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    Beware of catching Australian Flu from Snakey when visiting Naarthern Errland!

    https://www.theguardian.com/uk-news/...eland-churches

    Quote Originally Posted by JPPR2 View Post
    I have had a couple of colon cleansing blow out events
    Beware of catastrophic prolaptastic colonic blowout events in Thailand. The are specifically excluded in the small print of most travel policies!

  11. #36
    Da Man stroller's Avatar
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    Upset stomach once in 12 years, 3x flu, last not least I managed to get liver flukes - Larb Pla aroi mahk!

  12. #37
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    About once a year in Canada, more often in China. Got pneumonia a few months back and doesn’t seem to be gone 100%.

  13. #38
    Da Man stroller's Avatar
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    Have you read the topic title, fatty?

  14. #39
    In hyperbolic overdrive
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    Eggs can be a bit iffy sometimes...By Troy

    They're the killers for me. Couldn't work out why I was getting the runs. Lady Cow told me to only eat eggs that were hard boiled. Problem solved. Salmonella is the usual culprit with eggs, especially as they are rarely refrigerated in Thailand. Useful info on eggs.....

    https://www.australianeggs.org.au/fa...-eggs/#item-54

  15. #40
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    ...brought dust, cat and car pollution allergies with me, but I'm generally in good health otherwise...

  16. #41
    Valve Master Latindancer's Avatar
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    Further to my previous post, gum disease can also trigger rheumatoid arthritis :

    Millions of people are unaware of the true dangers linked to gum disease – mainly because their condition has been undiagnosed or poorly treated by conventional dentistry. If you suffer with chronic join pain due to rheumatoid arthritis, this special report will prove to be particularly important to you. Rheumatoid arthritis (RA) is a chronic degenerative autoimmune disease, in which the tissues that cushion the joints are attacked by the body’s own immune system. The eventual result is the destruction of cartilage, ligaments and bone around the joints – a debilitating and painful condition. And, although the cause of RA is supposedly unknown, recent research points to a possible answer – the causal link between gum disease and RA.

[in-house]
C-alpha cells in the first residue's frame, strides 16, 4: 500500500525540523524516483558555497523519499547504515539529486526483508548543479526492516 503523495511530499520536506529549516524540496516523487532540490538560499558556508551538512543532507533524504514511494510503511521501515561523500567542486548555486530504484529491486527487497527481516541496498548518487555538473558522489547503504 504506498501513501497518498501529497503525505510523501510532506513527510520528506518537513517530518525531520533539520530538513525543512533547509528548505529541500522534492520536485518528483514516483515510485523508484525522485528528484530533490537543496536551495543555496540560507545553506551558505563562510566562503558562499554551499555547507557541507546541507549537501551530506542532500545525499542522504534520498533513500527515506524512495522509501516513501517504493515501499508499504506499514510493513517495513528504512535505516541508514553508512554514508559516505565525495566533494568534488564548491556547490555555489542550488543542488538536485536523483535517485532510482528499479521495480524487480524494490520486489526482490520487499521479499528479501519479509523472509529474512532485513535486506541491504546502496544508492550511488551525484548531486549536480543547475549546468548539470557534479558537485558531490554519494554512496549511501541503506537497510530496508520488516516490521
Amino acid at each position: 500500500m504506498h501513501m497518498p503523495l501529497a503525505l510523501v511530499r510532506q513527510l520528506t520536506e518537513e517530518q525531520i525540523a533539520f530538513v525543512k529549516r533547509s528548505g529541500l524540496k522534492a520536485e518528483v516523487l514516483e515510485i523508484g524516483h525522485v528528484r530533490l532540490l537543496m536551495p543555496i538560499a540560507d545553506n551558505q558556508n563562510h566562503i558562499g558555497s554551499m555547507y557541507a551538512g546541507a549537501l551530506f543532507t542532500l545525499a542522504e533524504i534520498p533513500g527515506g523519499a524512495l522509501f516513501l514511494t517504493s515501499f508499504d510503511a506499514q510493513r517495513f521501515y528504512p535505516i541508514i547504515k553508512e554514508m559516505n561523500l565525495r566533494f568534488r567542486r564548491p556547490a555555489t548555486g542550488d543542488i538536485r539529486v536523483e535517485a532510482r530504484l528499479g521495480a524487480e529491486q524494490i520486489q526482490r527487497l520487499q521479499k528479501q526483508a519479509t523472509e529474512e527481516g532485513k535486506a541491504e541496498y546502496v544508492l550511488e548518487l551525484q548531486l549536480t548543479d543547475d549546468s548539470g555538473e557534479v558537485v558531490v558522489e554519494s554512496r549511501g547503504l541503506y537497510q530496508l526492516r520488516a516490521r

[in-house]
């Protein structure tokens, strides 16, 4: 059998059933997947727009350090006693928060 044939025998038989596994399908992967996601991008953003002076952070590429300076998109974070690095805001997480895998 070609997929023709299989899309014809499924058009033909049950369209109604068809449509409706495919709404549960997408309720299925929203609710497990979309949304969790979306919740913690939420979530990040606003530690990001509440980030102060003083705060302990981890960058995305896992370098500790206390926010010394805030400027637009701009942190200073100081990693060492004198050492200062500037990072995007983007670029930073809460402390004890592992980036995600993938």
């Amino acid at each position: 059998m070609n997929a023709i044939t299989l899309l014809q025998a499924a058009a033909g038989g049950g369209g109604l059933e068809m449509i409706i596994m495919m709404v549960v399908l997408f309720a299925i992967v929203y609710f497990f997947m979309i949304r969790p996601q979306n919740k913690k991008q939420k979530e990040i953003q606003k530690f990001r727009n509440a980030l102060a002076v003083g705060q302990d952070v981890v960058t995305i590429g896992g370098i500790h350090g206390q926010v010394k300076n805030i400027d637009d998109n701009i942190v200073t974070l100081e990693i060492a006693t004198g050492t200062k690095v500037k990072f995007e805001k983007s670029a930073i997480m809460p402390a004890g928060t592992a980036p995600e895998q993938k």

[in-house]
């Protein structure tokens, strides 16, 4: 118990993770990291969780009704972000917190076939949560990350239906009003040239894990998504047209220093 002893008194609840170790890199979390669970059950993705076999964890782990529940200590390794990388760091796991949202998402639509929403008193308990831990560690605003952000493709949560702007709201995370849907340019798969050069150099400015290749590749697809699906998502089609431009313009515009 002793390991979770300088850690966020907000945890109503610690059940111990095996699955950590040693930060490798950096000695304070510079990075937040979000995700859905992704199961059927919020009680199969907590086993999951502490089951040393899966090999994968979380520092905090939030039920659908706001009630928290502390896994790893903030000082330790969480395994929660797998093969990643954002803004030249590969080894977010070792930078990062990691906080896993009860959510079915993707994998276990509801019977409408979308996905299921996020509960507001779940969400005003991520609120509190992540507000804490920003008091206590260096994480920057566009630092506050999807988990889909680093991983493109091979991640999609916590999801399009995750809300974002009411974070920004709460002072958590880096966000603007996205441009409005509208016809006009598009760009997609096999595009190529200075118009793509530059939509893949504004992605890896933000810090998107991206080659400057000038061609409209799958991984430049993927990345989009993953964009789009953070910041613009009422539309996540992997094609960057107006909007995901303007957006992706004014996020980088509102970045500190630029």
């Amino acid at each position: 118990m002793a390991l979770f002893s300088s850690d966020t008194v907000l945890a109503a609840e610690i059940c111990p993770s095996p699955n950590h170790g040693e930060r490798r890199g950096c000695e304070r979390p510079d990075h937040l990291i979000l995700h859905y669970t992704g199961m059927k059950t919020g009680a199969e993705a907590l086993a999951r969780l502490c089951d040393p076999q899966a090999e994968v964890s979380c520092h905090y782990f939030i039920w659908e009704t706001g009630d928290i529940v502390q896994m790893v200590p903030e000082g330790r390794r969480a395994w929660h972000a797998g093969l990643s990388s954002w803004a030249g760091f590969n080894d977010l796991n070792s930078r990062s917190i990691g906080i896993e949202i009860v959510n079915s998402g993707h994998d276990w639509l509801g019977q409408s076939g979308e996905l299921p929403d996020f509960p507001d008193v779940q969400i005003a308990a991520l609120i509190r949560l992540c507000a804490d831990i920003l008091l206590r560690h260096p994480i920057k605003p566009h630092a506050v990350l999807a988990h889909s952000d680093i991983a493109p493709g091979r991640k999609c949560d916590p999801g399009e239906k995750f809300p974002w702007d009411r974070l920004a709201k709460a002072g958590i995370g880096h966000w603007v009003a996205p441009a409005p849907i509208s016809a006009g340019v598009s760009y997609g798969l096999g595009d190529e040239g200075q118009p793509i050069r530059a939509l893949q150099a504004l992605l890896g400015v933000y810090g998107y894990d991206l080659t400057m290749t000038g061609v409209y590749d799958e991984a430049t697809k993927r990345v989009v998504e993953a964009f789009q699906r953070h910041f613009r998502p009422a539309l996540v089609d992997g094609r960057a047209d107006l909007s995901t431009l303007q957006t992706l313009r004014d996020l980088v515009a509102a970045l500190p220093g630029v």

Gum disease is a threat to health, in and of itself

    Gum disease appears in two forms: gingivitis – an earlier, milder manifestation – and periodontitis.
    Gingivitis is caused by a buildup of plaque – sticky deposits of bacteria that form on teeth and gums. Classic signs and symptoms of gingivitis include sore, swollen, reddened gums – often with bleeding from the gums after brushing. Bad breath can also be a tipoff to the presence of gingivitis.
    Untreated gingivitis can progress to periodontitis, a more serious form of gum disease that can cause bone loss – as well as loss of teeth. Signs of periodontitis include gums pulling away from the teeth, teeth appearing longer (due to receding gums), sensitivity to hot and cold, bad breath, loose or tilting teeth and gum abscesses.
    In addition to damaging bone and teeth, the bacteria and inflammation associated with periodontitis can contribute to heart disease, diabetes, respiratory conditions and even cancer. By now, it should be abundantly clear, don’t ignore the signs of gum disease – especially if you have arthritis.
    In fact, researchers have found that people with RA are at much greater risk of developing gum disease. And, after being diagnosed with RA, many people report that their gum disease worsens – with more bleeding gums, receding gums and tooth loss.
    Study clearly shows the relationship between RA and gum disease